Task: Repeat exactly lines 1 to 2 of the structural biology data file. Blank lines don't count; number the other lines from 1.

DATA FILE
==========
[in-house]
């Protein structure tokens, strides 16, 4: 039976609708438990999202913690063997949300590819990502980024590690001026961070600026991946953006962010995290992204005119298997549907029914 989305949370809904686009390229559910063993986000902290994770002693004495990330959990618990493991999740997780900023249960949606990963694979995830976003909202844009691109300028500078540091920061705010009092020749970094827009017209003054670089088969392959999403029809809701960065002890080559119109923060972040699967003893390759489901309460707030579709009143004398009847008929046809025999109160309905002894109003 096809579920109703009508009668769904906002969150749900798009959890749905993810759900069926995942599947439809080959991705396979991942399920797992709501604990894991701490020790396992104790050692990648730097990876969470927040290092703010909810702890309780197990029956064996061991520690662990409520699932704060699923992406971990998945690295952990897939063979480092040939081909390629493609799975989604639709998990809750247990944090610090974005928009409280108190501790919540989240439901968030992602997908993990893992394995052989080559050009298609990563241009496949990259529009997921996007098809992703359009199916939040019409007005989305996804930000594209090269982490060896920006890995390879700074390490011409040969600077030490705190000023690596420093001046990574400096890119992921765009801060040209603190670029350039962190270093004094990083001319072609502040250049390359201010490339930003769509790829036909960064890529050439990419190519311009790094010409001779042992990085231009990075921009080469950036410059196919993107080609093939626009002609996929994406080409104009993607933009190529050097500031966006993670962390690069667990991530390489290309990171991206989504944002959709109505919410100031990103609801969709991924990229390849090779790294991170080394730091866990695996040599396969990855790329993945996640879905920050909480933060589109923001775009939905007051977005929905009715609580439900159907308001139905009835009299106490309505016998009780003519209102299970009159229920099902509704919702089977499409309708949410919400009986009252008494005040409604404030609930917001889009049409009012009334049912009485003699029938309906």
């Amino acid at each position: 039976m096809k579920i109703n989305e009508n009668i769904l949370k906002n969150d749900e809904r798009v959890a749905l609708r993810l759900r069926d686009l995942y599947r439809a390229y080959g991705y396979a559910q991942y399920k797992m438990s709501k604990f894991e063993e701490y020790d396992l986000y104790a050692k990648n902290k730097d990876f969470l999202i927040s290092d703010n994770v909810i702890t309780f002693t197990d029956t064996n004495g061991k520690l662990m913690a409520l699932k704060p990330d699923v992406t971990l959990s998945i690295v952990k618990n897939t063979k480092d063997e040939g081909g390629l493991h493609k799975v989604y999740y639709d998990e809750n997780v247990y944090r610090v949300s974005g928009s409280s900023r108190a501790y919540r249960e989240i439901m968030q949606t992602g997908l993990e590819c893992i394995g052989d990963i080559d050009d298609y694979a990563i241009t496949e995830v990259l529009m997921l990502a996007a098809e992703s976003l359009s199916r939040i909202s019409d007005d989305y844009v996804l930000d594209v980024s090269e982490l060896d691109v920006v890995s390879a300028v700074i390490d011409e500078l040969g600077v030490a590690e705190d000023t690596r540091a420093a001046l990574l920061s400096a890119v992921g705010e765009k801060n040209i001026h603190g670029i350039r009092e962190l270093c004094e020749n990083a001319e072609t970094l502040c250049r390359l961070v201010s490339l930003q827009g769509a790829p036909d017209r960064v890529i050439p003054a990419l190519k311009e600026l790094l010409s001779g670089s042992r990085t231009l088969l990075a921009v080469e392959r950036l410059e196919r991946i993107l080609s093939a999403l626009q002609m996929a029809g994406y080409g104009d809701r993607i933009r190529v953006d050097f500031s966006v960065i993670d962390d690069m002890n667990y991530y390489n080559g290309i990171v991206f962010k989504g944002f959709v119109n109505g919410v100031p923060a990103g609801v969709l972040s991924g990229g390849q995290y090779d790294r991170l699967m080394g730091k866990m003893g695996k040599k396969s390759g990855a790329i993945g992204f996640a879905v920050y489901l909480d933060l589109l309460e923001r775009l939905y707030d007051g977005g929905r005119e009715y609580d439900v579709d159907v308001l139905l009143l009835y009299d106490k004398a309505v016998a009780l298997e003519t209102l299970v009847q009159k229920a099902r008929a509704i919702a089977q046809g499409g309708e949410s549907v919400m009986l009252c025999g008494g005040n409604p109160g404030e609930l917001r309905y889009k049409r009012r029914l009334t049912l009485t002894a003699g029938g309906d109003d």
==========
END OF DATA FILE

[in-house]
């Protein structure tokens, strides 16, 4: 039976609708438990999202913690063997949300590819990502980024590690001026961070600026991946953006962010995290992204005119298997549907029914 989305949370809904686009390229559910063993986000902290994770002693004495990330959990618990493991999740997780900023249960949606990963694979995830976003909202844009691109300028500078540091920061705010009092020749970094827009017209003054670089088969392959999403029809809701960065002890080559119109923060972040699967003893390759489901309460707030579709009143004398009847008929046809025999109160309905002894109003 096809579920109703009508009668769904906002969150749900798009959890749905993810759900069926995942599947439809080959991705396979991942399920797992709501604990894991701490020790396992104790050692990648730097990876969470927040290092703010909810702890309780197990029956064996061991520690662990409520699932704060699923992406971990998945690295952990897939063979480092040939081909390629493609799975989604639709998990809750247990944090610090974005928009409280108190501790919540989240439901968030992602997908993990893992394995052989080559050009298609990563241009496949990259529009997921996007098809992703359009199916939040019409007005989305996804930000594209090269982490060896920006890995390879700074390490011409040969600077030490705190000023690596420093001046990574400096890119992921765009801060040209603190670029350039962190270093004094990083001319072609502040250049390359201010490339930003769509790829036909960064890529050439990419190519311009790094010409001779042992990085231009990075921009080469950036410059196919993107080609093939626009002609996929994406080409104009993607933009190529050097500031966006993670962390690069667990991530390489290309990171991206989504944002959709109505919410100031990103609801969709991924990229390849090779790294991170080394730091866990695996040599396969990855790329993945996640879905920050909480933060589109923001775009939905007051977005929905009715609580439900159907308001139905009835009299106490309505016998009780003519209102299970009159229920099902509704919702089977499409309708949410919400009986009252008494005040409604404030609930917001889009049409009012009334049912009485003699029938309906």